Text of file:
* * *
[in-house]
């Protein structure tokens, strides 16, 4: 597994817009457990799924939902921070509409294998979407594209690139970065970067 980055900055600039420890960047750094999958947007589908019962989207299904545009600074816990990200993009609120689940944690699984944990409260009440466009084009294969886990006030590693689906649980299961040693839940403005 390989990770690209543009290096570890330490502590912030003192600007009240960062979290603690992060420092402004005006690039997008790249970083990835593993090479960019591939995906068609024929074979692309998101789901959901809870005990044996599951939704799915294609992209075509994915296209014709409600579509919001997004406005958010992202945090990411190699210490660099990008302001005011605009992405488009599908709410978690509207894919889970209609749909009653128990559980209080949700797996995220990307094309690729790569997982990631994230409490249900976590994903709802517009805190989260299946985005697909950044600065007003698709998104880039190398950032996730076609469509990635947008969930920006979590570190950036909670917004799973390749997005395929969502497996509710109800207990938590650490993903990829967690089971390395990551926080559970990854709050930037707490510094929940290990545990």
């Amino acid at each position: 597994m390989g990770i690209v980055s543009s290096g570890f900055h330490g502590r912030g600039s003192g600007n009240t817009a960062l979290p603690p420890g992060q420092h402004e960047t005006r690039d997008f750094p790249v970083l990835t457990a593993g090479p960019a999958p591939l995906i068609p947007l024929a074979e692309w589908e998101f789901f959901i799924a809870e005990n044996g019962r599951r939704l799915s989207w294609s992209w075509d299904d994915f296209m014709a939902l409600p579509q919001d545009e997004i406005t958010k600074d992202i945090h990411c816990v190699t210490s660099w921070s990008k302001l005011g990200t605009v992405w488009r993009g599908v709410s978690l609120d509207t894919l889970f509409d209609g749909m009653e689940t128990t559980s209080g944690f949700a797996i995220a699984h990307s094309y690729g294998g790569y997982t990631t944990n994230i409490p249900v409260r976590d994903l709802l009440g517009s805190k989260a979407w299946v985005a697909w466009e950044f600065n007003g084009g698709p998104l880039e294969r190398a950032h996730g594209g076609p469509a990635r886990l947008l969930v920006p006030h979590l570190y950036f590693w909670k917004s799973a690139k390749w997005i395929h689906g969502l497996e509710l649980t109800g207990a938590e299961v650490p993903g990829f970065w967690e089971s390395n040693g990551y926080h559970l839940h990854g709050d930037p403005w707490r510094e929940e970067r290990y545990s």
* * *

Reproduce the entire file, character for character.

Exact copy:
[in-house]
């Protein structure tokens, strides 16, 4: 597994817009457990799924939902921070509409294998979407594209690139970065970067 980055900055600039420890960047750094999958947007589908019962989207299904545009600074816990990200993009609120689940944690699984944990409260009440466009084009294969886990006030590693689906649980299961040693839940403005 390989990770690209543009290096570890330490502590912030003192600007009240960062979290603690992060420092402004005006690039997008790249970083990835593993090479960019591939995906068609024929074979692309998101789901959901809870005990044996599951939704799915294609992209075509994915296209014709409600579509919001997004406005958010992202945090990411190699210490660099990008302001005011605009992405488009599908709410978690509207894919889970209609749909009653128990559980209080949700797996995220990307094309690729790569997982990631994230409490249900976590994903709802517009805190989260299946985005697909950044600065007003698709998104880039190398950032996730076609469509990635947008969930920006979590570190950036909670917004799973390749997005395929969502497996509710109800207990938590650490993903990829967690089971390395990551926080559970990854709050930037707490510094929940290990545990």
């Amino acid at each position: 597994m390989g990770i690209v980055s543009s290096g570890f900055h330490g502590r912030g600039s003192g600007n009240t817009a960062l979290p603690p420890g992060q420092h402004e960047t005006r690039d997008f750094p790249v970083l990835t457990a593993g090479p960019a999958p591939l995906i068609p947007l024929a074979e692309w589908e998101f789901f959901i799924a809870e005990n044996g019962r599951r939704l799915s989207w294609s992209w075509d299904d994915f296209m014709a939902l409600p579509q919001d545009e997004i406005t958010k600074d992202i945090h990411c816990v190699t210490s660099w921070s990008k302001l005011g990200t605009v992405w488009r993009g599908v709410s978690l609120d509207t894919l889970f509409d209609g749909m009653e689940t128990t559980s209080g944690f949700a797996i995220a699984h990307s094309y690729g294998g790569y997982t990631t944990n994230i409490p249900v409260r976590d994903l709802l009440g517009s805190k989260a979407w299946v985005a697909w466009e950044f600065n007003g084009g698709p998104l880039e294969r190398a950032h996730g594209g076609p469509a990635r886990l947008l969930v920006p006030h979590l570190y950036f590693w909670k917004s799973a690139k390749w997005i395929h689906g969502l497996e509710l649980t109800g207990a938590e299961v650490p993903g990829f970065w967690e089971s390395n040693g990551y926080h559970l839940h990854g709050d930037p403005w707490r510094e929940e970067r290990y545990s």